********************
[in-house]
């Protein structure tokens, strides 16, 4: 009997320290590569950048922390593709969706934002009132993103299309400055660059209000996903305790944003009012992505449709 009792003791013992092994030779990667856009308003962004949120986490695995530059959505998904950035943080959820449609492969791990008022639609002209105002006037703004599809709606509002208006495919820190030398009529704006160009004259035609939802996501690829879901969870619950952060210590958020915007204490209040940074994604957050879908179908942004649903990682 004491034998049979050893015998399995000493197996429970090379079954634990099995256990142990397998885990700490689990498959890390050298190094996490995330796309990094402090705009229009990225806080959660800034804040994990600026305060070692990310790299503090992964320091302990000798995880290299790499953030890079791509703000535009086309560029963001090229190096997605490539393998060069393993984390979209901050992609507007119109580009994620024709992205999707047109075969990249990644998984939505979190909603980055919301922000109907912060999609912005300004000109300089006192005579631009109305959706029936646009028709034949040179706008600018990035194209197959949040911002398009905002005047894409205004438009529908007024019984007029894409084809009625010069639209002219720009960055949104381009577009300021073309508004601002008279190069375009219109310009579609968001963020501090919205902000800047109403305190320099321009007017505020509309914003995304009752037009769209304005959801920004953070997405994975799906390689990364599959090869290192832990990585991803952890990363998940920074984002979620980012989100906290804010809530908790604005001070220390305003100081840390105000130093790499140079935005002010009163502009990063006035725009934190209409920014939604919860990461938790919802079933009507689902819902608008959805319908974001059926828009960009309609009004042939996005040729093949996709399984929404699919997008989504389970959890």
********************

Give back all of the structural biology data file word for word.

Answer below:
[in-house]
């Protein structure tokens, strides 16, 4: 009997320290590569950048922390593709969706934002009132993103299309400055660059209000996903305790944003009012992505449709 009792003791013992092994030779990667856009308003962004949120986490695995530059959505998904950035943080959820449609492969791990008022639609002209105002006037703004599809709606509002208006495919820190030398009529704006160009004259035609939802996501690829879901969870619950952060210590958020915007204490209040940074994604957050879908179908942004649903990682 004491034998049979050893015998399995000493197996429970090379079954634990099995256990142990397998885990700490689990498959890390050298190094996490995330796309990094402090705009229009990225806080959660800034804040994990600026305060070692990310790299503090992964320091302990000798995880290299790499953030890079791509703000535009086309560029963001090229190096997605490539393998060069393993984390979209901050992609507007119109580009994620024709992205999707047109075969990249990644998984939505979190909603980055919301922000109907912060999609912005300004000109300089006192005579631009109305959706029936646009028709034949040179706008600018990035194209197959949040911002398009905002005047894409205004438009529908007024019984007029894409084809009625010069639209002219720009960055949104381009577009300021073309508004601002008279190069375009219109310009579609968001963020501090919205902000800047109403305190320099321009007017505020509309914003995304009752037009769209304005959801920004953070997405994975799906390689990364599959090869290192832990990585991803952890990363998940920074984002979620980012989100906290804010809530908790604005001070220390305003100081840390105000130093790499140079935005002010009163502009990063006035725009934190209409920014939604919860990461938790919802079933009507689902819902608008959805319908974001059926828009960009309609009004042939996005040729093949996709399984929404699919997008989504389970959890």